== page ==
Just in case if this is not apparent, this crane is HUGE and weighs
about 1,300 lbs. I was photographing it from eye level. The little
Harbor Freight crane is just a skinny boy in comparison to this
crane. Its capacity is 4,000 to 6,000 lbs depending on the boom
Now tellus you paid $40 for it and the guy tossed in a couple tons of
misc. with the deal. Just to really piss us off.
Great buy. Wish I had one just like it. I've got a 4 ton lift A frame
hoist on rollers but it can be unweildy to get in position.
Plenty of success, I usually do not ship such things at all, the
customer comes with money and I load. I recently sold the huge 1 ton
jib crane that I mentioned, I delivered it for free 18 miles from my
home. Since I could not get the crane out of my trailer, anyway, "free
delivery" was not such a big deal to me. I just kept the jib crane in
my trailer until I sold it and "delivered".
For me, Craigslist is better locally, and a local AM radio program every day
except Sunday (It's Mormon country here) called Tradio. Call in and sell
darn near anything. No businesses or commercial calls. Or ask to buy darn
near anything. Was riding in the car with a visitor from southern Cal when
the program came on. Said what a hoot it was. A guy comes on who wants
apples, spoiled or not. He's fed all his apples to his pigs, and needs
more. Will clean up fallen apples. Will pick trees clean. My friend was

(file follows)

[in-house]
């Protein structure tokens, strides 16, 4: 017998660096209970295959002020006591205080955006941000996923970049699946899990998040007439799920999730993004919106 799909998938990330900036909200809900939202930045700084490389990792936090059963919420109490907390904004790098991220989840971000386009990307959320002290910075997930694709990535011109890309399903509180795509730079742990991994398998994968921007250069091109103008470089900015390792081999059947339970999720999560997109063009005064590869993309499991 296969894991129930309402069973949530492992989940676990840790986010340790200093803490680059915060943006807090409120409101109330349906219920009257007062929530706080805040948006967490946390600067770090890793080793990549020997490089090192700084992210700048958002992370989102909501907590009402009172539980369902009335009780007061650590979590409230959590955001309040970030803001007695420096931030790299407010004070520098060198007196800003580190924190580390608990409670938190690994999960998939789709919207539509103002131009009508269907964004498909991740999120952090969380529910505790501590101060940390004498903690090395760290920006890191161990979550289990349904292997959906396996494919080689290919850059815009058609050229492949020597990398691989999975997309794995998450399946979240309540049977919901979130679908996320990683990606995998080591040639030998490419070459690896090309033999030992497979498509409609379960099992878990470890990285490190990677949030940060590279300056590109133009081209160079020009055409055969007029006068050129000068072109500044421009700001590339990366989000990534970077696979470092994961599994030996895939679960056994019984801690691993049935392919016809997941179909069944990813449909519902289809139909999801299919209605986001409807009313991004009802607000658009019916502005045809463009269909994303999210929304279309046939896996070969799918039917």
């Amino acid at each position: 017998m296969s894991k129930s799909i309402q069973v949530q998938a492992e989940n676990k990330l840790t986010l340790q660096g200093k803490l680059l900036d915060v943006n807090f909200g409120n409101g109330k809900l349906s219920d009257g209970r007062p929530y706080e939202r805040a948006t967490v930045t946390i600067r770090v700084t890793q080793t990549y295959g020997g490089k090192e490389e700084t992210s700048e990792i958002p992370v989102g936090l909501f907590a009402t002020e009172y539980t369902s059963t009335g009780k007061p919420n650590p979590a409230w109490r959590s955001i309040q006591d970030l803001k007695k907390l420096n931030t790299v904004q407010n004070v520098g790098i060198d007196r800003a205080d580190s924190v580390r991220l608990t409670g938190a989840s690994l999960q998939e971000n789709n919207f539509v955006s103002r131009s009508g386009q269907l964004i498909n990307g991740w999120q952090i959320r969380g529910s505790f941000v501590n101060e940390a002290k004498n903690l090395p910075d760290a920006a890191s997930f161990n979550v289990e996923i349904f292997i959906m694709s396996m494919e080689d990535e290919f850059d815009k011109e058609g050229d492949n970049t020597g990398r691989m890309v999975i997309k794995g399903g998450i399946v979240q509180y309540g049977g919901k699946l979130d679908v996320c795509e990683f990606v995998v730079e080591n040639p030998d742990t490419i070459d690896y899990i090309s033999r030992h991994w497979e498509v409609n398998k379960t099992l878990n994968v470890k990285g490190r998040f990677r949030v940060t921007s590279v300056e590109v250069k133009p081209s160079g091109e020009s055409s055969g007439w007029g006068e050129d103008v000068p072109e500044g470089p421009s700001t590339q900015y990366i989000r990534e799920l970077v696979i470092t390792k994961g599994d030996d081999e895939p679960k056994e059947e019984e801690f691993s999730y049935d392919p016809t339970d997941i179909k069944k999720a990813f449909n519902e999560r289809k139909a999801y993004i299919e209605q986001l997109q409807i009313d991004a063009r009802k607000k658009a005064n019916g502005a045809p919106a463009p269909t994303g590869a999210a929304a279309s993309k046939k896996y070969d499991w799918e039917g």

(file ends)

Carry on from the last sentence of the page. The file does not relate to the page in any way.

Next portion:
very amused. I have called things in, and had a return phone call within
My "A" frame has two huge A shaped pillars with a ten foot I beam
accross the top at a ten foot height. Stone bitch to move around, you
have to move it with a fork lift or pull with a tractor. The wheels do
swivel but not very well. its really too damn heavy for swivels.
Y'know, it's funny how badly those casters work, and yet "good" ones work
When I got my most recent lathe, I had a lot of fiddling around to do in
order to get it into the shop and positioned properly. I had some spotty
help, but was mostly working alone.
So I tracked down some really good quality 5" urethane-tired swivel
casters, and built some 24" square "movers' dolleys" with them. That
really turned the trick. One guy could easily move a full ton of iron
I've got a Northern Tools engine hoist that only weighs about 200lb, and
it's all I can do to move it around -- because of the Chinalloy casters!
On 2011-09-09, Lloyd E. Sponenburgh <lloydspinsidemindspring.com> wrote:
Yes. I would suggest, to Karl, to get high quality 8 inch iron wheel
casters. If they are mounted accurately, with the caster plates exactly
horizontal, you will see a lot of difference.
I moved a 5,500 lbs Bridgeport Interact on 5 inch urethane casters. It
was a pain, but it worked.
If you're not working on finished floors, the iron wheels are the way
to go. Welded up an engine dolly and was looking for casters, found
some USA-made ones at the local hardware store with full ball-bearing
swivels, zerks and iron wheels. Have never regretted the choice.
Still remember the guy I worked with that had a big loaded Craftsman
tool chest and he had to move it. The solid rubber wheels had gotten
pressed flat from the weight. He ended unloading the thing, used a
jack to get it lifted up and had to replace every one before he could
It takes that long to work great? :^)
I'd always taken advantage of the fact that Chinalloy wheels slid and
skidded so easily on concrete that they didn't really need to roll.
The problem with borrowing money from China is
that thirty minutes later, you feel broke again.
--Steve Bridges as Obama
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